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About Ann Arbor, Michigan

Educational Institution

Ann Arbor is the home of the University of Michigan, which was established in the city in 1837. As the dominant institution of higher learning in the city, the university provides Ann Arbor with a distinct college-town atmosphere. The university shapes Ann Arbor's economy significantly as it employs about 30,000 workers, including about 7,500 in the medical center.The city's economy is also centered on high-technology, with several companies drawn to the area by the university's research and development money, and by its graduates.

Population

As of the 2000 census, there were 114,024 people, 45,693 households, and 21,704 families residing in the city

Temperature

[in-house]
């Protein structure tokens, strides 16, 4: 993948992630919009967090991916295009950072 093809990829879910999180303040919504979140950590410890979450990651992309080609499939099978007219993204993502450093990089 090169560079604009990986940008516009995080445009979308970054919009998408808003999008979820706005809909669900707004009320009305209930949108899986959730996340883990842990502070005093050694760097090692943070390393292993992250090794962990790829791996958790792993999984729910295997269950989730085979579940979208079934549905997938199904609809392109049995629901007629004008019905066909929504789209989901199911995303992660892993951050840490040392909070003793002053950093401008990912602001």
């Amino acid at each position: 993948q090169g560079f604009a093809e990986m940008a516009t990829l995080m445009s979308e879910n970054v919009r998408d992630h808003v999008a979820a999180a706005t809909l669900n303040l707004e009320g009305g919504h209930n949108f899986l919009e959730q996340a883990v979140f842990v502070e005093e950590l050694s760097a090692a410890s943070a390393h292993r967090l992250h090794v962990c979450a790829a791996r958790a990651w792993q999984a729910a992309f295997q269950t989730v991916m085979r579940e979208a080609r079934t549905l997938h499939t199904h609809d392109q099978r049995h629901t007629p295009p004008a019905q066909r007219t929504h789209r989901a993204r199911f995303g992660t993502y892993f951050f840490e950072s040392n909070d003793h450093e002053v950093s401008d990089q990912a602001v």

The average daily temperatures in July ranges between lows of 62 degrees and highs of 84 degrees, however, summer temperatures can top 90 degrees. Average monthly precipitation ranges from 2 to 4 inches, with the heaviest occurring during the summer months. 

Helpful Websites

Michigan Scientists

John Howard Hubbell (1925 - March 31, 2007) was an American radiation physicist born in Ann Arbor, Michigan. He was on the staff of the National Institute of Standards and Technology (NIST) (formerly National Bureau of Standards) from 1950 until 1988, when he retired. He remained a contractor to NIST until his death in 2007. He was a founder and past president of the International Radiation Physics Society.

Edward Israel (1859-1884) was an astronomer and Polar explorer born in Kalamazoo, Michigan. He attended the University of Michigan, where he studied astronomy. One month before graduation, he was nominated to serve as the astronomer on an official US expedition to the Arctic. Israel received the assignment of collecting astronomical, magnetic and meteorological data. Unfortunately, Israel did not survive the ill-fated journey and his body was returned to Kalamazoo where he was given full honors from the city. In 1972, the state of Michigan erected an historical marker commemorating Israel at the site of his grave.

 

Some photos courtesy Ann Arbor Area CVB and Prof. Jens Zorn